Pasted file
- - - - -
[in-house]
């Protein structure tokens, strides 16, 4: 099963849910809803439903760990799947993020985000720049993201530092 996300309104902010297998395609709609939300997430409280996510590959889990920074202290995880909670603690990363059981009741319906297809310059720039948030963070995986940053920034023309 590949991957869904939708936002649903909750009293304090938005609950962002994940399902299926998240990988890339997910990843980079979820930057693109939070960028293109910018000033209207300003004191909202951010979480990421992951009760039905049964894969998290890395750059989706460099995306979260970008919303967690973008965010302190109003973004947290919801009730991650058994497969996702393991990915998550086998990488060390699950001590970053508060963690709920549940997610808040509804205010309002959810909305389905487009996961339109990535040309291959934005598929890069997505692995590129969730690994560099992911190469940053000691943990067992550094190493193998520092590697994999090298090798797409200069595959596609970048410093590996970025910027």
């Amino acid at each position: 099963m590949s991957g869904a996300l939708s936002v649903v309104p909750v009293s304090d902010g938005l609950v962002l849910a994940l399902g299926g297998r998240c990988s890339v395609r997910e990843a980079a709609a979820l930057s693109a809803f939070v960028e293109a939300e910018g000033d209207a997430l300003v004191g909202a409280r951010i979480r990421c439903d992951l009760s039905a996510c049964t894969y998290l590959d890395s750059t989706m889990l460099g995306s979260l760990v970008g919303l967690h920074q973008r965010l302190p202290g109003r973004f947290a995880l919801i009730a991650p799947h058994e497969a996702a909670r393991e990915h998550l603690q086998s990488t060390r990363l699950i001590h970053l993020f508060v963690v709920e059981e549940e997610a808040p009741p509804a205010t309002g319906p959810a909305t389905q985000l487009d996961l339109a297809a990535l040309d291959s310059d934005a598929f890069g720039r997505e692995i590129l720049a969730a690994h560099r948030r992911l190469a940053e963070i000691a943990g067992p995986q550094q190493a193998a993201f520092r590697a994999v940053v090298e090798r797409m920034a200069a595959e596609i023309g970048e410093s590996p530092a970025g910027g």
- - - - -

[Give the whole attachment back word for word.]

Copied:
[in-house]
């Protein structure tokens, strides 16, 4: 099963849910809803439903760990799947993020985000720049993201530092 996300309104902010297998395609709609939300997430409280996510590959889990920074202290995880909670603690990363059981009741319906297809310059720039948030963070995986940053920034023309 590949991957869904939708936002649903909750009293304090938005609950962002994940399902299926998240990988890339997910990843980079979820930057693109939070960028293109910018000033209207300003004191909202951010979480990421992951009760039905049964894969998290890395750059989706460099995306979260970008919303967690973008965010302190109003973004947290919801009730991650058994497969996702393991990915998550086998990488060390699950001590970053508060963690709920549940997610808040509804205010309002959810909305389905487009996961339109990535040309291959934005598929890069997505692995590129969730690994560099992911190469940053000691943990067992550094190493193998520092590697994999090298090798797409200069595959596609970048410093590996970025910027």
């Amino acid at each position: 099963m590949s991957g869904a996300l939708s936002v649903v309104p909750v009293s304090d902010g938005l609950v962002l849910a994940l399902g299926g297998r998240c990988s890339v395609r997910e990843a980079a709609a979820l930057s693109a809803f939070v960028e293109a939300e910018g000033d209207a997430l300003v004191g909202a409280r951010i979480r990421c439903d992951l009760s039905a996510c049964t894969y998290l590959d890395s750059t989706m889990l460099g995306s979260l760990v970008g919303l967690h920074q973008r965010l302190p202290g109003r973004f947290a995880l919801i009730a991650p799947h058994e497969a996702a909670r393991e990915h998550l603690q086998s990488t060390r990363l699950i001590h970053l993020f508060v963690v709920e059981e549940e997610a808040p009741p509804a205010t309002g319906p959810a909305t389905q985000l487009d996961l339109a297809a990535l040309d291959s310059d934005a598929f890069g720039r997505e692995i590129l720049a969730a690994h560099r948030r992911l190469a940053e963070i000691a943990g067992p995986q550094q190493a193998a993201f520092r590697a994999v940053v090298e090798r797409m920034a200069a595959e596609i023309g970048e410093s590996p530092a970025g910027g």